Amusingly authors are now talking about gaming the system in the opposite direction and stringing together titles to create really long books, and so get a bigger share of the pot. There’s talk of ten title anthologies being thrown into KU because that’s 2000 or more pages. Loads of money according to the Amazon example pay out.

    But the average-speed reader is not going to touch these in KU. If that anthology takes a month to read it’s cost them ten bucks instead of the far lower list price if they just bought it outright.

    There are only two winners here. Amazon, and the selected authors who will get all the visibility courtesy of the algorithms and get the big payouts Amazon is shouting about.

    Reply
  7. Felipe Adan Lerma16 June, 2015

    For me this is potentially a good change. Not necessarily in terms of how much money I’ll make, though that would be good of course 🙂

    My reason for liking this payout plan is because it’ll reward work that readers finish. It encourages writing a story to fit the story, regardless of length.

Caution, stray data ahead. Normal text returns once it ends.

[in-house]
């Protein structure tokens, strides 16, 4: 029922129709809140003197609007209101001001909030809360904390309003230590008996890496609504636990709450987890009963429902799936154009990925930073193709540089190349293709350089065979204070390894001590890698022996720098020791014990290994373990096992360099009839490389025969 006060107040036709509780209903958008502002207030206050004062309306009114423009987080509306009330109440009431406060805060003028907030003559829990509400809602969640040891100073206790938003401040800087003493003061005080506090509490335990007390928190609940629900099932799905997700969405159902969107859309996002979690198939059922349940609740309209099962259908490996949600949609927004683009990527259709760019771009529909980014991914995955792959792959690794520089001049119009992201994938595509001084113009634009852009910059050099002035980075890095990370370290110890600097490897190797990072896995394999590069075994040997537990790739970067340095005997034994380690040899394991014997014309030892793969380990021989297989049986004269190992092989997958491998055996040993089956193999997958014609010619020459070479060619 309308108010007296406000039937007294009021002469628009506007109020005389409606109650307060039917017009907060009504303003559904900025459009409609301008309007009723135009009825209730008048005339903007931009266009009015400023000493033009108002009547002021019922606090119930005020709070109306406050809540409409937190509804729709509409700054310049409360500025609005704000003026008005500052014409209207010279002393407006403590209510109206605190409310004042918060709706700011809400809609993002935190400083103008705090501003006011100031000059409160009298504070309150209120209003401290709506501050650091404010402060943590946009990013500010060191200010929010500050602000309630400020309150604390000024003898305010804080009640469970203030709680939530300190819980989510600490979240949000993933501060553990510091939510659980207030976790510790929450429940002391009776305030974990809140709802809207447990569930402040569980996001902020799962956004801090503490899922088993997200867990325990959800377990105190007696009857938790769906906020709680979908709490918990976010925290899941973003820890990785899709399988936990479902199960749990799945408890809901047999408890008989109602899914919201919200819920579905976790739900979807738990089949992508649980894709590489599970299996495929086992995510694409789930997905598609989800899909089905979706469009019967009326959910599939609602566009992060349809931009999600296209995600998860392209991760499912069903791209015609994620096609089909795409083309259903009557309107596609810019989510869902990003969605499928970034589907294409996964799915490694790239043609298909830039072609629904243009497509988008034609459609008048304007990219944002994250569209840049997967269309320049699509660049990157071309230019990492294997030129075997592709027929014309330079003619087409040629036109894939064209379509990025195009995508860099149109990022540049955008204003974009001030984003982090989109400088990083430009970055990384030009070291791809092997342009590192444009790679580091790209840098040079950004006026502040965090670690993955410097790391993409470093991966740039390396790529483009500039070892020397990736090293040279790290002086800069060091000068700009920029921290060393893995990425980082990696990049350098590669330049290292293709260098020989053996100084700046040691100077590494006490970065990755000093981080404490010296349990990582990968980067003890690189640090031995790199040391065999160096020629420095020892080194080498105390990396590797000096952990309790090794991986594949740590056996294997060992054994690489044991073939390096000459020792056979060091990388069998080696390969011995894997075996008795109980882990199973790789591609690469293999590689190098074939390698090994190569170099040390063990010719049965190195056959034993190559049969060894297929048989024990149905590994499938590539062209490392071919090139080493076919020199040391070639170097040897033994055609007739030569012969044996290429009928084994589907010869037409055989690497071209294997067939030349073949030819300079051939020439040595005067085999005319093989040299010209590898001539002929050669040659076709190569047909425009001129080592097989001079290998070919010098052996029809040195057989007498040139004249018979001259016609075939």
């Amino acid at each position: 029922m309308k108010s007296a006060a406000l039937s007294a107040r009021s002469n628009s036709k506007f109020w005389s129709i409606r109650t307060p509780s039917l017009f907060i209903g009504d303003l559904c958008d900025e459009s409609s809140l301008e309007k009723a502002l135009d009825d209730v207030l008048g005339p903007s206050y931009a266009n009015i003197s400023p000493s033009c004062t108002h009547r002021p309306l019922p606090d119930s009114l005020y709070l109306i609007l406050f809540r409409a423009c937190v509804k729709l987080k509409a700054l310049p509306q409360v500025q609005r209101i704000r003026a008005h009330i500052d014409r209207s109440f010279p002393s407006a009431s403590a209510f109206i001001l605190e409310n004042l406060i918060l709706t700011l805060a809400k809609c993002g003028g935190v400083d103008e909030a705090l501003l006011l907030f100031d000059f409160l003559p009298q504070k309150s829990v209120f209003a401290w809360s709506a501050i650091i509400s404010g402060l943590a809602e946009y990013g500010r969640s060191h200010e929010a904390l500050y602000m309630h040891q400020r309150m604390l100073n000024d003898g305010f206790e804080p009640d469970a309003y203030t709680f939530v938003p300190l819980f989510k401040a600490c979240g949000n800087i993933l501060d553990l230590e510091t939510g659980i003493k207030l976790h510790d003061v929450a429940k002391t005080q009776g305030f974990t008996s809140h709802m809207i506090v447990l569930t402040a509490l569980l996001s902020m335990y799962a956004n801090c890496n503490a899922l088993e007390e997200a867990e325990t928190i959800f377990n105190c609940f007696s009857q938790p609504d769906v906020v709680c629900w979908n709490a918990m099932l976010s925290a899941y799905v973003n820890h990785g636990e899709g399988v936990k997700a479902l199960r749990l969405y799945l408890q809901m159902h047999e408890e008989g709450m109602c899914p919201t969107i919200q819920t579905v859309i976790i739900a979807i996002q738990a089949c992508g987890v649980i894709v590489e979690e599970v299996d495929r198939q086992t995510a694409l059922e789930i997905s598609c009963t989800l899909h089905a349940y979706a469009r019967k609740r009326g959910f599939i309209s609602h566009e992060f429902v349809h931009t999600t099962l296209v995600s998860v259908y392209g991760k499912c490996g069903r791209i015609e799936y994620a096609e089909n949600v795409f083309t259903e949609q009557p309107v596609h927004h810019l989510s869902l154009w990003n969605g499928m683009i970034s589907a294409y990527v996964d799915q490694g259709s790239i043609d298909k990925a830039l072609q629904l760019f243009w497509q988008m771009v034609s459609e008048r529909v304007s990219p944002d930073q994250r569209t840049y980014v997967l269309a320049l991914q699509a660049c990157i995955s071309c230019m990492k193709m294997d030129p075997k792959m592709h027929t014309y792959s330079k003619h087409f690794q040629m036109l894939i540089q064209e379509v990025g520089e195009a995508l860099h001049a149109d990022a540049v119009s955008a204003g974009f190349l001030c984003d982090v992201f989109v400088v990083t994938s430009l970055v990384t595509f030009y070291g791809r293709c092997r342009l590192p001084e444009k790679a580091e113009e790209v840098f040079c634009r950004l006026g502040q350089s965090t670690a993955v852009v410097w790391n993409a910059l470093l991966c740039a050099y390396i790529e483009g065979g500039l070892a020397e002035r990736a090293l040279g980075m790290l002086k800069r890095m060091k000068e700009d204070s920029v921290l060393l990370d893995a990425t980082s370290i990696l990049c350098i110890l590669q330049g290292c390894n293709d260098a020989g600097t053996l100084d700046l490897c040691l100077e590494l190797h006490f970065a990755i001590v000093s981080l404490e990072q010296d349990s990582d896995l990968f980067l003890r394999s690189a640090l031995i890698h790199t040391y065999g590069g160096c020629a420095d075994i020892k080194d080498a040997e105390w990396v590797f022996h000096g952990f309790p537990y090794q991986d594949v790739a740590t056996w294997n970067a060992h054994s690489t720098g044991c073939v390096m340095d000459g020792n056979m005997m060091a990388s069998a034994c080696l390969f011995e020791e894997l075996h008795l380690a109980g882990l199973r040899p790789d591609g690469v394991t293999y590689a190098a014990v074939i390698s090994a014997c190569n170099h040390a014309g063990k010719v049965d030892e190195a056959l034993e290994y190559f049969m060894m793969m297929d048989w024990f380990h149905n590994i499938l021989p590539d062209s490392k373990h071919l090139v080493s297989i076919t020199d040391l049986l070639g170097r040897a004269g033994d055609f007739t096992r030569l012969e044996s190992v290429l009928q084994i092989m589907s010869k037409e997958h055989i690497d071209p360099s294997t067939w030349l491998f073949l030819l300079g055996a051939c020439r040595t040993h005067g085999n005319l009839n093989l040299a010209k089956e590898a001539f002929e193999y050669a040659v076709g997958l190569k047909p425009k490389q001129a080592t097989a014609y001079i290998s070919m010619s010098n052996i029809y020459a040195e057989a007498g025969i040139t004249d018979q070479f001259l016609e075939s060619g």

And if completion reading rate is rewarded with better buyer visibility, then that’s huge!

    I’m not here to say all this “is” the intent or probable result, but simply how I perceive this payout change.

    Reply
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  9. Marion17 June, 2015

    As someone who has published both novellas and full length novels on KDP, I say bring it on. The main beef I have isn’t with payment, however. My sales aren’t great, but my loan numbers are by far lousier. I currently have two works enrolled in Kindle Select and no idea how to promote for loans. Is there a party going on somewhere that I wasn’t invited to?